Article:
Hello Mike, Any attempt at giving you a number on which to focus, would not be responsible and would only distract you from enjoying your girl’s joy. 15 is a wonderful age… never enough of course, but it sounds like she is having a grand time. When my very senior dog was becoming very senior, I learned to take my direction from him instead of trying to guide things with my human will. When our dogs get to a good age they surpass us in wisdom. You know your dog better than anyone. If she is enjoying her life so much you see it in her eyes and her behavior. Sure she’s slowing down. Just give her the best nutrition you can, respect her choices, and really be with her. She will tell you, in your heart, if and when she needs help. Give her a wonderful cuddle for me please.

  6. Susan Kazara Harper on June 16, 2015 at 8:04 pm

    Barbara, There is no danger to your children from Lexis cancer itself, but if you do treat with chemotherapy drugs you may need to isolate her at times, and keep the children away from any of her waste. That’s the “if” you will need to hear from your vet if you do use conventional treatment. Other than that, the joy they have in being together is healing for Lexi as well as your children. Help the children understand her journey and hold her in their hearts rather than being afraid of this strange situation. It will help you all.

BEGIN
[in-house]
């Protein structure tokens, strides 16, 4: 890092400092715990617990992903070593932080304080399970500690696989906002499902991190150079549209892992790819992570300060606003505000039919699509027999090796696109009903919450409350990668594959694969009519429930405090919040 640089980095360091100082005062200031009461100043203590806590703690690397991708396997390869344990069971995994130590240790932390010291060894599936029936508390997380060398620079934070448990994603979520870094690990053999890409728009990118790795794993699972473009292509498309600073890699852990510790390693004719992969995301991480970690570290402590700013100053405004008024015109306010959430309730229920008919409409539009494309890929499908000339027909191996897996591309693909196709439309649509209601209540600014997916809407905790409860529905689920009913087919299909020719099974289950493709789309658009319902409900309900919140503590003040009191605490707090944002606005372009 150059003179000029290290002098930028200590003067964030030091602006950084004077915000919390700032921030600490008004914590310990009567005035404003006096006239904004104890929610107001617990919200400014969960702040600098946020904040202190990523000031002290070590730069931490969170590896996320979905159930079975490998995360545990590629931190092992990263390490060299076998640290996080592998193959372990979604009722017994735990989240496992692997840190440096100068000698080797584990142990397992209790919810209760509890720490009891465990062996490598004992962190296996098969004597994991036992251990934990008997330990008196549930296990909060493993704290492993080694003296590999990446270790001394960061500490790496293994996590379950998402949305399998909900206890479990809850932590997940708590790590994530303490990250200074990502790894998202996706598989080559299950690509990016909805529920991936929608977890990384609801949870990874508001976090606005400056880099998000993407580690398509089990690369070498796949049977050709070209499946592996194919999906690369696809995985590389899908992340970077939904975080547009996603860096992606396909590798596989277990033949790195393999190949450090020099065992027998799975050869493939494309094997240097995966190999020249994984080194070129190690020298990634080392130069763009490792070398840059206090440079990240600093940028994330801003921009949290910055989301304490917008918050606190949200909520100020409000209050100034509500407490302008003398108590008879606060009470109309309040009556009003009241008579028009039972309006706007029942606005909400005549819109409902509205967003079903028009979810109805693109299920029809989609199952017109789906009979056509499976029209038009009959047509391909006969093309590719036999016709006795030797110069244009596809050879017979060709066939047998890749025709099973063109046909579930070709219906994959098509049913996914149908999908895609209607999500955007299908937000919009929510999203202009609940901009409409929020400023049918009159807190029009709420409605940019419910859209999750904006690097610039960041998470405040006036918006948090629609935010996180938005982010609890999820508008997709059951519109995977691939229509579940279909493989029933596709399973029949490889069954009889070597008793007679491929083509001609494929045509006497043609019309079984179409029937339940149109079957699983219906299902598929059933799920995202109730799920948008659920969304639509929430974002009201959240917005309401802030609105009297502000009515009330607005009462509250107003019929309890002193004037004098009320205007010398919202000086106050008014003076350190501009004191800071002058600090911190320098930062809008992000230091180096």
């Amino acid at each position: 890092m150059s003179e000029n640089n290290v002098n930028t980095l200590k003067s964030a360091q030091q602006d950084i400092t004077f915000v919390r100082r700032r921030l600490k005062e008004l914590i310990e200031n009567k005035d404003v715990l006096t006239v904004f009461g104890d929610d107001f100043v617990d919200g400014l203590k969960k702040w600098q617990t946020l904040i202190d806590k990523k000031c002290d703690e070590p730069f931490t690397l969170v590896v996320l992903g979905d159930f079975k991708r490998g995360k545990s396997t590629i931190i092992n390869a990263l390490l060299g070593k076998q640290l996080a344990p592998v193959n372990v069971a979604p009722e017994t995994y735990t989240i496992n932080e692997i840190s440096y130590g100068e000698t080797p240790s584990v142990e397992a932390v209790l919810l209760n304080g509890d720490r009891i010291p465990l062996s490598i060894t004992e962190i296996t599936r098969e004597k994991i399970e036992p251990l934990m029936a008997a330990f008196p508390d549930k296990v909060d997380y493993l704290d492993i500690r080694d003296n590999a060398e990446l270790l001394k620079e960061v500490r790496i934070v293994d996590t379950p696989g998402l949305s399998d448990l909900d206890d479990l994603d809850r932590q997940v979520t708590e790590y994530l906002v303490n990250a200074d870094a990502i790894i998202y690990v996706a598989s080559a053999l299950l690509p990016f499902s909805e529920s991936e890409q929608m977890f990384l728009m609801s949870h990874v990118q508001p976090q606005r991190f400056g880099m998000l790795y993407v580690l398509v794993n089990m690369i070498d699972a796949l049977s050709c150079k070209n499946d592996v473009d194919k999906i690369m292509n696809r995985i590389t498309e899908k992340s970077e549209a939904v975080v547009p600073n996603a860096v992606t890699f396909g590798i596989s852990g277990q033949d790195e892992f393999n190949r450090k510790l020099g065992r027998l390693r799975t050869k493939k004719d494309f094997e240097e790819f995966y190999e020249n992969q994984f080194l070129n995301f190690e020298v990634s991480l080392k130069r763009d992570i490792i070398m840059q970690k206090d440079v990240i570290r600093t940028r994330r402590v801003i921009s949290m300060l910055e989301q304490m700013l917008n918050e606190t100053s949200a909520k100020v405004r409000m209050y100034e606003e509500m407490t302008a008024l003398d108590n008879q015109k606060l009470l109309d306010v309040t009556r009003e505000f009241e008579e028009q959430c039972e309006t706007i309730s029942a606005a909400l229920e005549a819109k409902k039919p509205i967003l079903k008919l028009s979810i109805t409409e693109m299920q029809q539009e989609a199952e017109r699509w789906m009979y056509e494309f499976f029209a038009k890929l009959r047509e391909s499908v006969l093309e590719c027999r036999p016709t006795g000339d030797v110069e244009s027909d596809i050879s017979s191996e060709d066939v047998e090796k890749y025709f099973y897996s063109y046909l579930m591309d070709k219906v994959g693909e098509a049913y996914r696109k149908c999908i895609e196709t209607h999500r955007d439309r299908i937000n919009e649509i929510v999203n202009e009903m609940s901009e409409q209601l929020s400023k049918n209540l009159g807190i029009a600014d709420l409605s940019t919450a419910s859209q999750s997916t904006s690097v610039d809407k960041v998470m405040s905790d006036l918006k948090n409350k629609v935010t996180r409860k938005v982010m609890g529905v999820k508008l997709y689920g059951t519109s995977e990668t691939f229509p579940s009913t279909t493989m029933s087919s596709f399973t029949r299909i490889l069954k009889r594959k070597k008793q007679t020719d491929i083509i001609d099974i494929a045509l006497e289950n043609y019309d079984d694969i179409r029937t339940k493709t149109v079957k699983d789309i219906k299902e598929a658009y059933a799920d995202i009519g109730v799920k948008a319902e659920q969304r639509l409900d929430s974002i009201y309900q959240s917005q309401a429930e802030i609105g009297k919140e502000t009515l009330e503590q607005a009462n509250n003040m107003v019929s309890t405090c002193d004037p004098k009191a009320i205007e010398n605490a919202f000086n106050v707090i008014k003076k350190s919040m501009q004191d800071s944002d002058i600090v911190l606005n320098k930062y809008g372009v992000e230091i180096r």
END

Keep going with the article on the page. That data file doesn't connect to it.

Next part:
7. Mike Aponte on June 9, 2015 at 4:43 pm

    Dr Dressler, We have a 15 year old female pit that has a nasal tumor on one side. She has all the common signs sneezing, lack of appetite, occasional bloody nose on that side and has lost a significant amount of weight. Yet even with all these common symptoms she continues to be the happy go lucky dog that will lick to you death and play fetch anytime. She even jumped into the canal behind the house unprovoked the other day to go for a swim!! My question is how long can we expect her to be with us at this point? She is a senior dog and sleeps probably 20 hours a day. I really have to push her to eat and she does eventually but she clearly doesn’t want too. Thanks for any advice that you can give us

  8. Barbara on May 23, 2015 at 6:44 pm

    Does anyone know if it’s safe for my 3 and 7 year old kids to be around my dog lexi. She has been diagnosed with a cancer tumor in her nose and is sneezing blood. She sleeps in th kids room. I hate to move her because I don’t want her to get upset with a major change. But I am worried about the kids and the cancerous blood when she sneezes.